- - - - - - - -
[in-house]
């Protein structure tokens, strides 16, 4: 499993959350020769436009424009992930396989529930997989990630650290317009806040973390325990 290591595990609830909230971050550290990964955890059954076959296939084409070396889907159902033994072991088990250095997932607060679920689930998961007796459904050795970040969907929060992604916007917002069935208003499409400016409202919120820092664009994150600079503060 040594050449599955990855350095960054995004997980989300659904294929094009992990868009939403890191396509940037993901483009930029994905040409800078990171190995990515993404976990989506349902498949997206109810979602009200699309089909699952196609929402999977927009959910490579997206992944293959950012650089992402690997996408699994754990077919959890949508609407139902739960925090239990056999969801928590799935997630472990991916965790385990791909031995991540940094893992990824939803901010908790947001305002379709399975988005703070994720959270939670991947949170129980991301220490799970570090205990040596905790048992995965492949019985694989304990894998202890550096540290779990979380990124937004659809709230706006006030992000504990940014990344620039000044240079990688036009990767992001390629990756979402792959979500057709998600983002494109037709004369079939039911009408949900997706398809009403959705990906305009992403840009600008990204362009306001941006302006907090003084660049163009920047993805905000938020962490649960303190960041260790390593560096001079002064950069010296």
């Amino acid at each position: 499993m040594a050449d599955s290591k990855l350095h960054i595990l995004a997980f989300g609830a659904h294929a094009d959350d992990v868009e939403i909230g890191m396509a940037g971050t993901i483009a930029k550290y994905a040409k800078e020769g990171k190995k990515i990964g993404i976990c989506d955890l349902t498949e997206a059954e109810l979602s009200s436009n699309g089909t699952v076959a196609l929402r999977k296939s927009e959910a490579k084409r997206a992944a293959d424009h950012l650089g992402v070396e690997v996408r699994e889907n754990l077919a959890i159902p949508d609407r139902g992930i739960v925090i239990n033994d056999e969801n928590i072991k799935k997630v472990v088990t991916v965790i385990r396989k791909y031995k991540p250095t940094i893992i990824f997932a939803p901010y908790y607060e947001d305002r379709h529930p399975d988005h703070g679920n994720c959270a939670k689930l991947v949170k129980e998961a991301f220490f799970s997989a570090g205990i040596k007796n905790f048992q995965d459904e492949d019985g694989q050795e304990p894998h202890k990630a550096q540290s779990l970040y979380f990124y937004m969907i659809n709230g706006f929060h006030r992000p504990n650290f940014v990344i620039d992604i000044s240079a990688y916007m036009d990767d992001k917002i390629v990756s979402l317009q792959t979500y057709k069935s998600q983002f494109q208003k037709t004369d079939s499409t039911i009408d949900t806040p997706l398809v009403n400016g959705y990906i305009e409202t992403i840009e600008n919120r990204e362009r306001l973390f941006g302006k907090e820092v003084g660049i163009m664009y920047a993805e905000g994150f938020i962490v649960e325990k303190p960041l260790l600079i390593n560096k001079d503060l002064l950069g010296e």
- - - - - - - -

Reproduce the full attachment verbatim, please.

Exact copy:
[in-house]
């Protein structure tokens, strides 16, 4: 499993959350020769436009424009992930396989529930997989990630650290317009806040973390325990 290591595990609830909230971050550290990964955890059954076959296939084409070396889907159902033994072991088990250095997932607060679920689930998961007796459904050795970040969907929060992604916007917002069935208003499409400016409202919120820092664009994150600079503060 040594050449599955990855350095960054995004997980989300659904294929094009992990868009939403890191396509940037993901483009930029994905040409800078990171190995990515993404976990989506349902498949997206109810979602009200699309089909699952196609929402999977927009959910490579997206992944293959950012650089992402690997996408699994754990077919959890949508609407139902739960925090239990056999969801928590799935997630472990991916965790385990791909031995991540940094893992990824939803901010908790947001305002379709399975988005703070994720959270939670991947949170129980991301220490799970570090205990040596905790048992995965492949019985694989304990894998202890550096540290779990979380990124937004659809709230706006006030992000504990940014990344620039000044240079990688036009990767992001390629990756979402792959979500057709998600983002494109037709004369079939039911009408949900997706398809009403959705990906305009992403840009600008990204362009306001941006302006907090003084660049163009920047993805905000938020962490649960303190960041260790390593560096001079002064950069010296």
């Amino acid at each position: 499993m040594a050449d599955s290591k990855l350095h960054i595990l995004a997980f989300g609830a659904h294929a094009d959350d992990v868009e939403i909230g890191m396509a940037g971050t993901i483009a930029k550290y994905a040409k800078e020769g990171k190995k990515i990964g993404i976990c989506d955890l349902t498949e997206a059954e109810l979602s009200s436009n699309g089909t699952v076959a196609l929402r999977k296939s927009e959910a490579k084409r997206a992944a293959d424009h950012l650089g992402v070396e690997v996408r699994e889907n754990l077919a959890i159902p949508d609407r139902g992930i739960v925090i239990n033994d056999e969801n928590i072991k799935k997630v472990v088990t991916v965790i385990r396989k791909y031995k991540p250095t940094i893992i990824f997932a939803p901010y908790y607060e947001d305002r379709h529930p399975d988005h703070g679920n994720c959270a939670k689930l991947v949170k129980e998961a991301f220490f799970s997989a570090g205990i040596k007796n905790f048992q995965d459904e492949d019985g694989q050795e304990p894998h202890k990630a550096q540290s779990l970040y979380f990124y937004m969907i659809n709230g706006f929060h006030r992000p504990n650290f940014v990344i620039d992604i000044s240079a990688y916007m036009d990767d992001k917002i390629v990756s979402l317009q792959t979500y057709k069935s998600q983002f494109q208003k037709t004369d079939s499409t039911i009408d949900t806040p997706l398809v009403n400016g959705y990906i305009e409202t992403i840009e600008n919120r990204e362009r306001l973390f941006g302006k907090e820092v003084g660049i163009m664009y920047a993805e905000g994150f938020i962490v649960e325990k303190p960041l260790l600079i390593n560096k001079d503060l002064l950069g010296e």